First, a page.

Dogs & Poison Ivy: What You Need to Know

Can dogs get poison ivy too? If you've ever wondered if your itching dog could have come into contact with this itch-causing plant, keep reading. Here's the lowdown on dogs and poison ivy, including the risk that exposure poses to both you and your dog.

What Is Poison Ivy?

Poison ivy is a plant identifiable by three ivy-like leaves that contain urushiol, an oil that typically causes people to break out in an itchy rash. Other plants that contain this oil are poison oak, which resembles the leaves of an oak tree, and poison sumac. These are typically found in the wild but sometimes encroach into parks and yards. Visit the U.S. Food and Drug Administration website for more information on how to identify each of these plants.

Can Dogs Get Poison Ivy?

Dogs can get rashes from poison ivy, but it doesn't happen very often, says the Pet Poison Helpline. The skin of most dogs is protected from the rash-inducing oil, by their fur. However, dogs with thin or very short coats are more susceptible to developing rashes, but not necessarilly more reactive to urushiol. The biggest danger for most dogs, though, lies in ingesting the poison ivy plant. While this doesn't generally produce more than an upset stomach, a severe allergic reaction could cause your dog to go into anaphylactic shock, which can cause the airways to constrict, preventing him from being able to breathe. While this is not as common of an occurrence as it is with humans and allergies, it is still worth keeping an eye on your dog just in case. If you know or suspect that your dog has ingested poison ivy, poison oak, or poison sumac, keep a close eye on him and contact your veterinarian immediately.

Poison Ivy Symptoms to Look For

These are some common symptoms if your dog comes into contact with or ingested one of these itchy plants:

  • Redness, swelling, and itching at the point of contact
  • Blisters and scabs
  • Abdominal pain
  • Vomiting
  • Diarrhea

Between the possible risk of anaphylaxis and the fact that these signs could indicate something more serious, it's best to contact your vet if you notice any of these symptoms.

Senior couple playing with their pet dog while out hiking. The dog is a curly haired retriever.

Danger of Dogs and Poison Ivy to People

Although the risk of letting dogs and poison ivy mix is low for your dog, there is a greater risk that he could pass poison ivy on to you, another human, or even other pets. If your pup gets the sap or oil from one of these plants on his fur, you could become exposed by petting or brushing up against him, or even by coming into contact with his bedding or sitting on the same chair or couch cushion he used.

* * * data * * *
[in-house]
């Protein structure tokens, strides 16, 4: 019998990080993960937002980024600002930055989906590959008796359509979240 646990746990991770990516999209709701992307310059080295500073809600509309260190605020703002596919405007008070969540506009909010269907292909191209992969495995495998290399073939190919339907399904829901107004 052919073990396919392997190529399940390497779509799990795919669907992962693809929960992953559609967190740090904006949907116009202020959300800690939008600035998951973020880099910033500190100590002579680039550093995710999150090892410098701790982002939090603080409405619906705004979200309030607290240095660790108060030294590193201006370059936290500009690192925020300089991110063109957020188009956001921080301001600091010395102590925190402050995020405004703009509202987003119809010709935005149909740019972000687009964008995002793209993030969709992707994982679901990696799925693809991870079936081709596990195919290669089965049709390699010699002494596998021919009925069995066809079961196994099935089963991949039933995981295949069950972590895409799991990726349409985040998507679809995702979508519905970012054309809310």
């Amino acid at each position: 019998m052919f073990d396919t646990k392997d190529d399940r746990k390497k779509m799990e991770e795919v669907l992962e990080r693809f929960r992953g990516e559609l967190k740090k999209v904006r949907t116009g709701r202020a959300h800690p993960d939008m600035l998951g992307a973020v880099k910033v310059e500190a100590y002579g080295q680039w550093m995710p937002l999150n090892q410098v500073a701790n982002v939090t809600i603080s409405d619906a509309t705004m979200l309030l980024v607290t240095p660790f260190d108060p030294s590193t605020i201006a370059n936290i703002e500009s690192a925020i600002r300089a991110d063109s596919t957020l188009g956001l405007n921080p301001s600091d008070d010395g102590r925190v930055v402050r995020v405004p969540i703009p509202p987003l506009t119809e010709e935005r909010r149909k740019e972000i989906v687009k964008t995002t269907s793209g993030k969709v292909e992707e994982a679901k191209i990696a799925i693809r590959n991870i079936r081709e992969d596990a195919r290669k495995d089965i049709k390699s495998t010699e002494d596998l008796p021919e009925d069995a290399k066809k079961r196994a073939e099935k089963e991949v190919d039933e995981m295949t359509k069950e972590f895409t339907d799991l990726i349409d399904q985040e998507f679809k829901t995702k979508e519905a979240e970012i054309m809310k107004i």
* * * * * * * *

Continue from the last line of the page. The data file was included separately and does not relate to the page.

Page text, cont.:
To lower the risk of getting poison ivy from your pup, keep him on a leash when you go on hikes or walks, and remove any of these plants that you spot growing in your yard. Pet Poison Helpline also recommends bringing along a towel and a pair of gloves so that you can safely wipe down your pet after a hike. And if there's a chance your dog could have been exposed, bathe him right away, preferably while wearing gloves—and don't forget to wash his collar and leash. If you catch poison ivy yourself, it is also a good idea to consistently bathe your dog (as well as yourself) to prevent from transferring the oils back and forth between you two.

Poison Ivy Treatment for Dogs

If your dog does develop a poison ivy rash, the best treatment is to bathe him with a dog shampoo containing oatmeal. Stomach issues caused by ingesting it should pass on their own, but again, call your vet to be sure. And if he shows any signs of breathing problems, get him to an emergency vet immediately.

If you've noticed your dog scratching more than usual and are curious if he could have picked up a rash from poison ivy, don't fret, you can treat it like you might treat your own rash. If he does develop a rash, try your best to keep him from scratching it and making it worse. Call your vet for any additional treatment options.

Contributor Bio

Jean Marie Bauhaus

Jean Marie Bauhaus

Jean Marie Bauhaus is a pet parent, pet blogger and novelist from Tulsa, Oklahoma, where she usually writes under the supervision of a lapful of furbabies.

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